Health and Health Improvement in Professional Sports Settings
In recent years, the potential for professional sports organisations to attract people to health promotion activities has been increasingly recognised. Our research on the award-winning Football Fans in Training (FFIT) programme demonstrates the powerful draw that professional clubs can exert to reach ‘high risk’ populations (in this case, obese men who are at high risk of ill-health and are not using other services).
Football Fans in Training has shown how the draw of the club and the 12 week group-based intervention, combined with organisational buy-in and supportive peer interactions, provide a highly successful model for behaviour change. Our evaluation of FFIT, published in The Lancet and BMC Public Health in 2014, found that men who participated in the FFIT programme lost more than nine times as much weight as those who did not take part in the programme. Participants also benefited from reduced waist size, decreased percentage body fat and lower blood pressure, which are all associated with a lower risk of heart disease, diabetes and stroke. They also reported improvements in wellbeing and self-esteem, in eating behaviours and in physical activity. Men’s enjoyment of the programme and the building of a ‘team’ spirit and other social support are key components of FFIT’s success. The programme also demonstrates the potential of gender-sensitised programmes to challenge negative links between masculinity and health-damaging behaviours.
We have continued to build on existing partnerships with professional sports organisations, such as the Scottish Professional Football League (SPFL) Trust, who are now responsible for delivering FFIT at 42 football clubs across Scotland, funded by the Scottish Government. This has enabled us to conduct further research including long term follow-up of men from the original study as well as investigating the transferability of FFIT to new target groups, including women. We are currently working with the SPFL Trust to examine the longer term implementation and scale-up of FFIT.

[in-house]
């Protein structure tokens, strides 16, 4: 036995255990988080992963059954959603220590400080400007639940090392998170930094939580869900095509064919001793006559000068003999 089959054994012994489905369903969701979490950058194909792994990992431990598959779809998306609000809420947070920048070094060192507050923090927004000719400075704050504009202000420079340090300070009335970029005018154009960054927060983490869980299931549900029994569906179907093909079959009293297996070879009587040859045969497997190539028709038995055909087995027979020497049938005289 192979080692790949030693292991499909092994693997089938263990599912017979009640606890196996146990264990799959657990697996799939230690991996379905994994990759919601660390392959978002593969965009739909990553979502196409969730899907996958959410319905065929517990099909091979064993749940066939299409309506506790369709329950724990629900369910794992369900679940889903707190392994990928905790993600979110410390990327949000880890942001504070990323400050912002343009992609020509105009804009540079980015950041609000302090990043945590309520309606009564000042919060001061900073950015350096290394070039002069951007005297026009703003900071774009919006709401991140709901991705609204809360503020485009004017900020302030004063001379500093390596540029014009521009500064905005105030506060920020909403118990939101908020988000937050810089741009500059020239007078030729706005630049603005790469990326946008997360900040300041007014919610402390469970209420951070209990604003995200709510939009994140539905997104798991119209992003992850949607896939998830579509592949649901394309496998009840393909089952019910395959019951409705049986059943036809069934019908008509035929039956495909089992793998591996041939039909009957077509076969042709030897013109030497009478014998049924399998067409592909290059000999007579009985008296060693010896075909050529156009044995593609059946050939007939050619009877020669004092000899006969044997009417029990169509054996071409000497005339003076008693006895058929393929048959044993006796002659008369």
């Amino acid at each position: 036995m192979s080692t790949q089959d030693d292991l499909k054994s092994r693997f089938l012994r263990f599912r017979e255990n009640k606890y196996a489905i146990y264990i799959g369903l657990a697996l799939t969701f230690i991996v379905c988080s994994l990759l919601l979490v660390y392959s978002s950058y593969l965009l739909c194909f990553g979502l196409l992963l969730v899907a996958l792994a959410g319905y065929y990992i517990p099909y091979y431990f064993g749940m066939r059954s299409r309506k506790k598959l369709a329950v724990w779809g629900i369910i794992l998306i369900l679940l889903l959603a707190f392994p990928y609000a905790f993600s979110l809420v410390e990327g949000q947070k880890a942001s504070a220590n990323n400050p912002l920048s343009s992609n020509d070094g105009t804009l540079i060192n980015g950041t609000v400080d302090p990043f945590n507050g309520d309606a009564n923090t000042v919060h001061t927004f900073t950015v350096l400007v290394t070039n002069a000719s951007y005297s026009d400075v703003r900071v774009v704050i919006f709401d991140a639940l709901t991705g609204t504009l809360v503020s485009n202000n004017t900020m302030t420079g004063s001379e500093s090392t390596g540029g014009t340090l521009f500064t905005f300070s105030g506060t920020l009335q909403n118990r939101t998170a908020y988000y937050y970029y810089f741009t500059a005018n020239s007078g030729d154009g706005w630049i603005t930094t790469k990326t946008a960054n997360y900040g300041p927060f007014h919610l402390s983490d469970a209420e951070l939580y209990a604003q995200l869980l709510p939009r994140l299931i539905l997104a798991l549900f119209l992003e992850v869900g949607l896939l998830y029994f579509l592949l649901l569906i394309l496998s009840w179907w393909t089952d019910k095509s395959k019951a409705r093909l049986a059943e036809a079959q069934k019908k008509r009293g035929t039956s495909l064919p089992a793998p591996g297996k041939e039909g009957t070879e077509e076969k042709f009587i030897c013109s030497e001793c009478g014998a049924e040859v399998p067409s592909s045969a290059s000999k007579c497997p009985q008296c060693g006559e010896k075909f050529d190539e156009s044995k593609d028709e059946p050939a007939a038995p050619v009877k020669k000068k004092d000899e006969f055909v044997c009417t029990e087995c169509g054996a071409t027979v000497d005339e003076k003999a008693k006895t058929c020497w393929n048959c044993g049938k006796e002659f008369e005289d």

The FFIT programme has been scaled-out to other professional sports settings across different countries, including professional rugby clubs in England and ice hockey clubs in Canada. The FFIT model has also been adapted for new populations and health behaviours. For instance, the EuroFIT programme is a culturally-sensitised programme that engages inactive men via elite football clubs across four different countries and builds on the original FFIT programme, incorporating psychological theory of sustained behaviour change to reduce men’s sedentary behaviour, increase their physical activity and eat a healthier diet.
We are also focusing on whether engaging people in public health interventions in professional sports settings has potential for the diffusion of health behaviour change to other family members. While most behaviour change interventions are individually focused, many of the behaviours they seek to improve are inherently social. Food selection, preparation and consumption, for example, are influenced by cultural practices and embedded within social relationships which involve, but go beyond, the individual and the household. Men who had taken part in FFIT described the importance of female relatives in their accounts of changing eating practices. Sheela Tripathee’s PhD research is investigating the impacts of the family context on men’s attempts to make sustained changes to their eating and physical activity practices to lose weight, and of men’s changed behaviours on partners.
Acting workstream leader